Efforts to conclude an agreement on separation of forces between Israel and Egypt that were made at kilometre 101 and later in Geneva failed.
U.S. Secretary of State Henry Kissinger arrived in the Middle East in January 1974 and was able to narrow the gap between the parties and bring about the conclusion of an agreement - approved by both Israel and Egypt - that would later also be referred to as the Sinai I Agreement.
On January 18, the agreement was signed at kilometre 101 by the Chiefs of Staff of the Israeli and Egyptian armies.
Texts of the Israeli Cabinet statement and the final agreement follow:
Following the Cabinet session, which took place this afternoon, in which agreement on the separation of forces with Egypt was unanimously approved, the Government Secretary has issued the following announcement:
January 17, 1974
2100 hours Israel-Egypt time
In accordance with the decision of the Geneva Conference, the Governments of Israel and Egypt, with the assistance of the Government of the United States, have reached agreement on the disengagement and separation of their military forces.
The agreement is scheduled to be signed by the Chiefs of Staff of Israel and Egypt at 1200 local time, Friday January 18, at kilometre 101 on the Cairo-Suez road. The Commander of the United Nations Emergency Force, General Siflasvuo, has been asked by the parties to witness the signing.
A. Egypt and Israel will scrupulously observe the cease-fire on land, sea, and air called for by the UN Security Council and will refrain from the time of the signing of this document from all military or para-military actions against each other.
B. The military forces of Egypt and Israel will be separated in accordance with the following principles:
1. All Egyptian forces on the east side of the Canal will be deployed west of the line designated as Line A on the attached map. All Israeli forces, including those west of the Suez Canal and the Bitter Lakes, will be deployed east of the line designated as Line B on the attached map.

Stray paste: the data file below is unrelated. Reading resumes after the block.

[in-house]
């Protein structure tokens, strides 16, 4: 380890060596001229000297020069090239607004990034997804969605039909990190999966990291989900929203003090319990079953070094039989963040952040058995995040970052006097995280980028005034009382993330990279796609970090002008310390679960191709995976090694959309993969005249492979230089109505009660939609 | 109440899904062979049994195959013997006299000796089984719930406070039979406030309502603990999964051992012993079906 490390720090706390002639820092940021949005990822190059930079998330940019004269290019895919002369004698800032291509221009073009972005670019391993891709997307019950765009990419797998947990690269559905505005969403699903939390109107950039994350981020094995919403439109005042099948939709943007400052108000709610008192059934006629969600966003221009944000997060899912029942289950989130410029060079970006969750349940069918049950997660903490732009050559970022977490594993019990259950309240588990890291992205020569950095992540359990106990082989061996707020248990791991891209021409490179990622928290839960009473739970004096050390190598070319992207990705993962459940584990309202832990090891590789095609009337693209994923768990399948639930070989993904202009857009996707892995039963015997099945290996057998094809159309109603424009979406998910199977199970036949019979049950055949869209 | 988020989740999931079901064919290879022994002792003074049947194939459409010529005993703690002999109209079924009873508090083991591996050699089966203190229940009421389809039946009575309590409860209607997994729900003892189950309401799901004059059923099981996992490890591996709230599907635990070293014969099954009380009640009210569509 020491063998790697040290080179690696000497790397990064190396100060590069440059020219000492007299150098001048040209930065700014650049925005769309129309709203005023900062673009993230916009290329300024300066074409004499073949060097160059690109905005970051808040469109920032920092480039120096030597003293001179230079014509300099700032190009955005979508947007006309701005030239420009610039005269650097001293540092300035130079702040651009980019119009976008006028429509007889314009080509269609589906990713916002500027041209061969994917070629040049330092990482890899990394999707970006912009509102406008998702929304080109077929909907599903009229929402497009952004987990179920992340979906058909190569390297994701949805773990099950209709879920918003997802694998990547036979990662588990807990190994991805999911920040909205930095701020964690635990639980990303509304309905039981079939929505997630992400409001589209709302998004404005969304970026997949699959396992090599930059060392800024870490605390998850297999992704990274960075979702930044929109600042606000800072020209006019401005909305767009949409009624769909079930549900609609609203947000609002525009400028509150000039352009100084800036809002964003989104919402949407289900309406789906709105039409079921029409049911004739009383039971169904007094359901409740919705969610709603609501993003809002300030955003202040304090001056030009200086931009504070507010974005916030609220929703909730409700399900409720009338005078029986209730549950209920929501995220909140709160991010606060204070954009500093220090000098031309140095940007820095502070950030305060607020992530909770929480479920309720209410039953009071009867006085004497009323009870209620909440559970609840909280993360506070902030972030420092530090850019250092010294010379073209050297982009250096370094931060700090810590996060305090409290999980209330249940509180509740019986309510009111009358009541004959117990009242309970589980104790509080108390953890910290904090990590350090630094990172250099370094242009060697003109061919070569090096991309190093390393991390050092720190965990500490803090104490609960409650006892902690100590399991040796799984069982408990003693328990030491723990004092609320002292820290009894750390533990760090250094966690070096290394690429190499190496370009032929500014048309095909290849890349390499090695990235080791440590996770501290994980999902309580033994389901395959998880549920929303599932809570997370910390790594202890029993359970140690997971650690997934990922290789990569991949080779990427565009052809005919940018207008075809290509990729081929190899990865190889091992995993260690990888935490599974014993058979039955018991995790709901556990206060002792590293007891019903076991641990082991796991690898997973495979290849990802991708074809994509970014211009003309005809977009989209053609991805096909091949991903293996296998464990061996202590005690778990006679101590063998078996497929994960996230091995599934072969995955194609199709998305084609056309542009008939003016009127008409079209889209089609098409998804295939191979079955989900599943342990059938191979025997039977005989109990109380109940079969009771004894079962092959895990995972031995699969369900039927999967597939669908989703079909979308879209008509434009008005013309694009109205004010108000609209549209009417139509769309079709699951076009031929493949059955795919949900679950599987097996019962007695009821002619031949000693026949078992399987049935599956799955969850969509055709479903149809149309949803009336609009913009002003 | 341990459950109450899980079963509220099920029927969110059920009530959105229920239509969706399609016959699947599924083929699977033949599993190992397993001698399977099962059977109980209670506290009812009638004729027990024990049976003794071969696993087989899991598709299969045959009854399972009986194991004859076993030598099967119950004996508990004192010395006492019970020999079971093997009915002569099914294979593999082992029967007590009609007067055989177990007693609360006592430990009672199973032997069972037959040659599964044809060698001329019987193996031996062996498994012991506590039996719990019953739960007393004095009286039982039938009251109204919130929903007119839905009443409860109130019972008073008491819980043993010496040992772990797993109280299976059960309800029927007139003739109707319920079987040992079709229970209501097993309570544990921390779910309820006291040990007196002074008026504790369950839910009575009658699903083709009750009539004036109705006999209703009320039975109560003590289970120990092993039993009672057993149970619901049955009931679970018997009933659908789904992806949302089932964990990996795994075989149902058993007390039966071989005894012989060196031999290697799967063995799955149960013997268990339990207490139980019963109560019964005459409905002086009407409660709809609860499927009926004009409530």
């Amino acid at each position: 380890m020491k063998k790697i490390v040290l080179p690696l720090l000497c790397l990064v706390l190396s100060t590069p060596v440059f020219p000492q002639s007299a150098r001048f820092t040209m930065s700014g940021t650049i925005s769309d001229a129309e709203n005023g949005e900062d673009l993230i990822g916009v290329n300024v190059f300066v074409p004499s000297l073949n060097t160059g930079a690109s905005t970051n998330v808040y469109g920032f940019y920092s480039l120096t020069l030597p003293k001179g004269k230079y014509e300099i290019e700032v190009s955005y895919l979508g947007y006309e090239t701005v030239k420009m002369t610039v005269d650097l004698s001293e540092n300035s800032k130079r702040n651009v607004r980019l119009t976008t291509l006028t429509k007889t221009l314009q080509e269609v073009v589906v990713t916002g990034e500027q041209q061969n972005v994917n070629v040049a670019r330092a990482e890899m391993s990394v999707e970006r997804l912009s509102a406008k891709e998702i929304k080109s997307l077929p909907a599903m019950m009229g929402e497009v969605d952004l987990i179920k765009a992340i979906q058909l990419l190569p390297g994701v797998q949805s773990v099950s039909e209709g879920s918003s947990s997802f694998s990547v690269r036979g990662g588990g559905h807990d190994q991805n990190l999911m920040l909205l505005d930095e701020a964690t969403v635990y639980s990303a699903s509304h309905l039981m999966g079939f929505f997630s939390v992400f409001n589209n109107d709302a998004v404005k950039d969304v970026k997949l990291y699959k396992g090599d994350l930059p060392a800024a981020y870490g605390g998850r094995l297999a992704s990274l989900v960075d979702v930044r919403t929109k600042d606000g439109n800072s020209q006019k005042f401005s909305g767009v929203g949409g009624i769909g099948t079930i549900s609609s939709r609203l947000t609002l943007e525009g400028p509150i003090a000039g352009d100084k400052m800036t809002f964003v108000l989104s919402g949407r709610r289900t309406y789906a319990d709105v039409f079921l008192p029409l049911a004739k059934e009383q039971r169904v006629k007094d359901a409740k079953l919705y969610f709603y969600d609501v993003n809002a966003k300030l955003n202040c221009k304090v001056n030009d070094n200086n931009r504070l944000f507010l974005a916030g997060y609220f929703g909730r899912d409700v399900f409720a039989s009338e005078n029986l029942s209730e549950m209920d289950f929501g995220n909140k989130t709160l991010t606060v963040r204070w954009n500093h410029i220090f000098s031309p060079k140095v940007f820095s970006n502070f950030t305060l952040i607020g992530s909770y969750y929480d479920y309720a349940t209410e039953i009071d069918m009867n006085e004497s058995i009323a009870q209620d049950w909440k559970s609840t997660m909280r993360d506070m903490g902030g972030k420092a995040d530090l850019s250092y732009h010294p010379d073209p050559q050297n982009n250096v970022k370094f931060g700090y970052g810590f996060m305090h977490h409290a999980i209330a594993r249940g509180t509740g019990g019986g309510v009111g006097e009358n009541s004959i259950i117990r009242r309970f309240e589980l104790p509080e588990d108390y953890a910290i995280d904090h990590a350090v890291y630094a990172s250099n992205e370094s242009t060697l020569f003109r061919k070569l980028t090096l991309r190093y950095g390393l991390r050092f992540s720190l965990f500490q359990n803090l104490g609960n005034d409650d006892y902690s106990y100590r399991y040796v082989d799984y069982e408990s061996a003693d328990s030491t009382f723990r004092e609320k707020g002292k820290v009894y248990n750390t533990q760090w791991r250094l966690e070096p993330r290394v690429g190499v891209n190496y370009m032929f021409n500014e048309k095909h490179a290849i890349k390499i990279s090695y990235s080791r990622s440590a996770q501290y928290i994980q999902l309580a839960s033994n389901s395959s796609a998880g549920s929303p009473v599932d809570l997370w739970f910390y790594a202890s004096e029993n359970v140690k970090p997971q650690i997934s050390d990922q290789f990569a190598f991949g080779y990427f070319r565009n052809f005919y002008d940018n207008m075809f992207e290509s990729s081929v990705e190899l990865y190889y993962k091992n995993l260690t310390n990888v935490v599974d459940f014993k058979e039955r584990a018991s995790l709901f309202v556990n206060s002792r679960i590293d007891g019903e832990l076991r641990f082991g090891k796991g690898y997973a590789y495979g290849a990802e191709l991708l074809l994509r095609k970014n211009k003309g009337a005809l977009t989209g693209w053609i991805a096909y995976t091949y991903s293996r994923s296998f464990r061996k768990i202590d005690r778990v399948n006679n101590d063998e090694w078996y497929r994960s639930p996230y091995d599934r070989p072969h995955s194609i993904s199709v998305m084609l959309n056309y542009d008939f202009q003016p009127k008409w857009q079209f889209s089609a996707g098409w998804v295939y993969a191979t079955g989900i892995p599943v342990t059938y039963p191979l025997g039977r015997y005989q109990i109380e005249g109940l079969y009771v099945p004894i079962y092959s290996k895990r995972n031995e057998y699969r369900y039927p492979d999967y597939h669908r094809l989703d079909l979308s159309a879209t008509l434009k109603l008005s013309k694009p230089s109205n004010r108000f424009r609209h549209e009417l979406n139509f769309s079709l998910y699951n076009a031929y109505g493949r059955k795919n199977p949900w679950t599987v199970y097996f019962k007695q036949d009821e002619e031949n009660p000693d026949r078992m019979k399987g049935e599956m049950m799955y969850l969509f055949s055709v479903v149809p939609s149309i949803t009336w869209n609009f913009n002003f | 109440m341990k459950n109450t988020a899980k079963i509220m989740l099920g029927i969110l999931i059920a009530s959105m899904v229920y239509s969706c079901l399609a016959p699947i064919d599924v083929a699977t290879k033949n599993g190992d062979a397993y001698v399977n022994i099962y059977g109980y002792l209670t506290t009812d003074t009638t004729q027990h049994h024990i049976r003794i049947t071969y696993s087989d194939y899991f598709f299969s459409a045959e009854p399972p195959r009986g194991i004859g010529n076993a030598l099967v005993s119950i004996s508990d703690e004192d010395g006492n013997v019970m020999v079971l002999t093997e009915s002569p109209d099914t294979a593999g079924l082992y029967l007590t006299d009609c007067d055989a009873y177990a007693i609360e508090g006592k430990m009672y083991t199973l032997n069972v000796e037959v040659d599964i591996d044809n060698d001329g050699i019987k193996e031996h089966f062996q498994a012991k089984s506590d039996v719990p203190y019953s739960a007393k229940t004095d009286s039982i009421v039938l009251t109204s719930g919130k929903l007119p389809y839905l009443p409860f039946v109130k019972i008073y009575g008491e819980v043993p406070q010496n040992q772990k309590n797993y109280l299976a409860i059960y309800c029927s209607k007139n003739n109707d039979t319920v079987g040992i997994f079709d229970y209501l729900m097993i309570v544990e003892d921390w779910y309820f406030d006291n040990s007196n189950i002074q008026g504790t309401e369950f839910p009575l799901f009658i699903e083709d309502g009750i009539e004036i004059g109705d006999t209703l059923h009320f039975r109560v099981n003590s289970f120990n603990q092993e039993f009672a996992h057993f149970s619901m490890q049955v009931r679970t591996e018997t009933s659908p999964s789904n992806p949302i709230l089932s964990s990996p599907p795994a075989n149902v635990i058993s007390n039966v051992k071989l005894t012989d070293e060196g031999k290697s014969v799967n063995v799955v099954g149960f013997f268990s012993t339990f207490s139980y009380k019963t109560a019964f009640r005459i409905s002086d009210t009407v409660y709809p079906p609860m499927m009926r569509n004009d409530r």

2. The area between the Egyptian and Israeli lines will be a zone of disengagement in which the United Nations Emergency Force (UNEF) will be stationed. The UNEF will continue to consist of units from countries that are not permanent members of the Security Council.
3. The area between the Egyptian line and the Suez Canal will be limited in armament and forces.
4. The area between the Israeli line (Line B on the attached map) and the line designated as Line C on the attached map, which runs along the western base of the mountains where the Gidi and Mitla Passes are located, will be limited in armament and forces.
5. The limitations referred to in paragraphs 3 and 4 will be inspected by UNEF. Existing procedures of the UNEF, including the attaching of Egyptian and Israeli liaison officers to UNEF, will be continued.
6. Air forces of the two sides will be permitted to operate up to their respective lines without interference from the other side.
C. The detailed implementation of the disengagement of forces will be worked out by military representatives of Egypt and Israel, who will agree on the stages of this process. These representatives will meet no later than 48 hours after the signature of this agreement at Kilometre 101 under the aegis of the United Nations for this purpose. They will complete this task within five days. Disengagement will begin within 48 hours after the completion of the work of the military representatives and in no event later than seven days after the signature of this agreement. The process of disengagement will be completed not later than 40 days after it begins.
D. This agreement is not regarded by Egypt and Israel as a final peace agreement. It constitutes a first step toward a final, just and durable peace according to the provisions of Security Council Resolution 338 and within the framework of the Geneva Conference.
General Abdul Gani al Garnasy
David Elazar, Lt. Gen., Chief of Staff of I.D.F.